PIC tackles Ayo in court

People immediately started to question the motivation, wisdom and procedures when it became known that the Public Investment Corporation (PIC) had invested R4.3 billion on behalf of the Government Employees Pension Fund (GEPF) in Ayo Technology Solutions at the time of its JSE-listing in December 2017.

The questions were warranted. The R4.3 billion bought the PIC an interest of only 29% in Ayo, despite the sudden cash windfall being equal to 92% of the small computer company’s assets of R4.7 billion.

African Equity Empowerment Investments (AEEI) got the bulk of the shares, ending up with more than 49% of Ayo. Public shareholders owned the rest, just less than 22%.

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However, financial statements for the year to August 2017 disclosed that Ayo owned very little in the form of operating assets prior to the PIC’s investment. It made a profit of only R29 million in the 2017 financial year, according to the comparative figures presented in the 2018 annual report.

The GEPF’s R4.3 billion was by far the biggest asset, and interest on the money was the biggest source of profit for Ayo from 2018.

Years of allegations, media reports and investigations – including a formal commission of inquiry that investigated the PIC – resulted in the PIC eventually admitting that the investment in Ayo was a mistake.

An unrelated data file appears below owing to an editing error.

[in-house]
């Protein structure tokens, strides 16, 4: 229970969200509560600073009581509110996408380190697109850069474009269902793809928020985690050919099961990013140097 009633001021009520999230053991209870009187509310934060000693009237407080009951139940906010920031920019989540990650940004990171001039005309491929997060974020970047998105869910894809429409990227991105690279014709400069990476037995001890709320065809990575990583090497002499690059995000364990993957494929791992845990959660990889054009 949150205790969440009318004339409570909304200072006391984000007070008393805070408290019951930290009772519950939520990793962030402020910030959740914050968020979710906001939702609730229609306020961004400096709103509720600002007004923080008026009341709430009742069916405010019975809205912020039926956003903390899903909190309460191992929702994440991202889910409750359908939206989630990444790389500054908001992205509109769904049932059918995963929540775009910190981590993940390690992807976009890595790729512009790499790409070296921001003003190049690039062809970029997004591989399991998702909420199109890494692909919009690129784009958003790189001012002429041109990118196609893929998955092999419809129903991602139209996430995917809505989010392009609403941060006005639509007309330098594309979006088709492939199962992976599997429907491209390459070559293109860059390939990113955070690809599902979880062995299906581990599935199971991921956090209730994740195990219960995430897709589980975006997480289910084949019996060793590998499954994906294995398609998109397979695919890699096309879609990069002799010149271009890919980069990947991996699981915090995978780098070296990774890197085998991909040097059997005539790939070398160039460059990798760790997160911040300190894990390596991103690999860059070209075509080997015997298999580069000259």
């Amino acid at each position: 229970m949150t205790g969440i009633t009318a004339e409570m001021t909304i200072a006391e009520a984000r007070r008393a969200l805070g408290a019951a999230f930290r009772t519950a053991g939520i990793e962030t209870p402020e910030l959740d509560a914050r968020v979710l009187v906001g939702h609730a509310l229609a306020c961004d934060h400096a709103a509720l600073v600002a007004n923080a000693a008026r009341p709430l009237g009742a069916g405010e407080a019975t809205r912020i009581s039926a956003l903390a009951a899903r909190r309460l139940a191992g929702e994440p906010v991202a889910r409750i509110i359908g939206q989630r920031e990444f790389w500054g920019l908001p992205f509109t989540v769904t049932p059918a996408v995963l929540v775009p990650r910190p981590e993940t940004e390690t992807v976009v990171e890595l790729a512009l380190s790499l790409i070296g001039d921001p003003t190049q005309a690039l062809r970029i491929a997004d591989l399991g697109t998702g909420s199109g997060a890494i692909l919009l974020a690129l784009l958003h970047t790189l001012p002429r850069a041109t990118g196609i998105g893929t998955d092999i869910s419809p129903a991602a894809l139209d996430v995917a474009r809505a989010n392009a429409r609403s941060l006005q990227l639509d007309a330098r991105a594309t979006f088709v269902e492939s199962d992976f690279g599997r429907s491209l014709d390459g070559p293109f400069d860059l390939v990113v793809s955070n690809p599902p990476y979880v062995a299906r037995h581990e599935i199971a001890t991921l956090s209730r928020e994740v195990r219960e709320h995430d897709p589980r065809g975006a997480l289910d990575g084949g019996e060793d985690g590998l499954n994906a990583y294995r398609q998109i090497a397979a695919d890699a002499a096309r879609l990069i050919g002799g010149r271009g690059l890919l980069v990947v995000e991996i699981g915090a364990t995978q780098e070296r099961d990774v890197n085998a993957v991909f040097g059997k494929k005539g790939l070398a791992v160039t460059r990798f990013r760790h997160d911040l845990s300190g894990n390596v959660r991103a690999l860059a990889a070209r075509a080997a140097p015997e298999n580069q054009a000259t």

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Ayo noted in its most recent annual report (for the year to end August 2022) that the PIC and GEPF are going to court to try and get the R4.3 billion back.

“The summons seeks a declaration that the subscription agreement entered into by the PIC with Ayo be declared unlawful and set aside and that Ayo be ordered to pay the PIC R4.3 billion together with interest of 10.25% per annum accrued from 22 December 2017 to date of final payment.

“Ayo has instructed its attorneys to oppose the action,” the company told its shareholders.

On Monday, Ayo issued a Sens announcement to inform shareholders that the court hearing will commence on Tuesday, 7 March.

The PIC issued a press statement to say that it intends to pursue its claim vigorously, but noted that it will not comment on the legal proceedings “out of respect for court proceedings”.

“Through its legal representatives, the PIC will present evidence to the court, which is the appropriate forum to assess the evidence and adjudicate on this matter. The PIC has an obligation and responsibility to ensure that appropriate action is undertaken to protect the value of assets under its management, for the benefit of its clients. The PIC will continue to do so through due and proper legal processes,” according to the statement.

Stable door

Litigation takes time, but to look to Ayo to repay the R4.3 billion five years after the event has given the horse time to stroll away at a leisurely pace.